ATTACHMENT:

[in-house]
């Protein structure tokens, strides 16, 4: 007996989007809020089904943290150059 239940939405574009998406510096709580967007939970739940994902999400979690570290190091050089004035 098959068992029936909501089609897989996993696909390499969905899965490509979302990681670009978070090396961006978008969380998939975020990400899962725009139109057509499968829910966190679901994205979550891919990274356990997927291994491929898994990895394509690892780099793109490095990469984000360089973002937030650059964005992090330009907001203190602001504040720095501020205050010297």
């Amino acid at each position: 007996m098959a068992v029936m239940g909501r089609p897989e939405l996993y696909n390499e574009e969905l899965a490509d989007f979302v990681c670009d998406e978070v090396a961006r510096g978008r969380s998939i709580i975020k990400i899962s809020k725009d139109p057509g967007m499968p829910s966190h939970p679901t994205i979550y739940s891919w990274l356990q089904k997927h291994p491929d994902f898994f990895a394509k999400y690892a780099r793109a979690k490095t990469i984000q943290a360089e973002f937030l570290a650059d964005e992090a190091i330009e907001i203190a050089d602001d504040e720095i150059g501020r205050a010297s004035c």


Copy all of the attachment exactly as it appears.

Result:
[in-house]
């Protein structure tokens, strides 16, 4: 007996989007809020089904943290150059 239940939405574009998406510096709580967007939970739940994902999400979690570290190091050089004035 098959068992029936909501089609897989996993696909390499969905899965490509979302990681670009978070090396961006978008969380998939975020990400899962725009139109057509499968829910966190679901994205979550891919990274356990997927291994491929898994990895394509690892780099793109490095990469984000360089973002937030650059964005992090330009907001203190602001504040720095501020205050010297």
């Amino acid at each position: 007996m098959a068992v029936m239940g909501r089609p897989e939405l996993y696909n390499e574009e969905l899965a490509d989007f979302v990681c670009d998406e978070v090396a961006r510096g978008r969380s998939i709580i975020k990400i899962s809020k725009d139109p057509g967007m499968p829910s966190h939970p679901t994205i979550y739940s891919w990274l356990q089904k997927h291994p491929d994902f898994f990895a394509k999400y690892a780099r793109a979690k490095t990469i984000q943290a360089e973002f937030l570290a650059d964005e992090a190091i330009e907001i203190a050089d602001d504040e720095i150059g501020r205050a010297s004035c």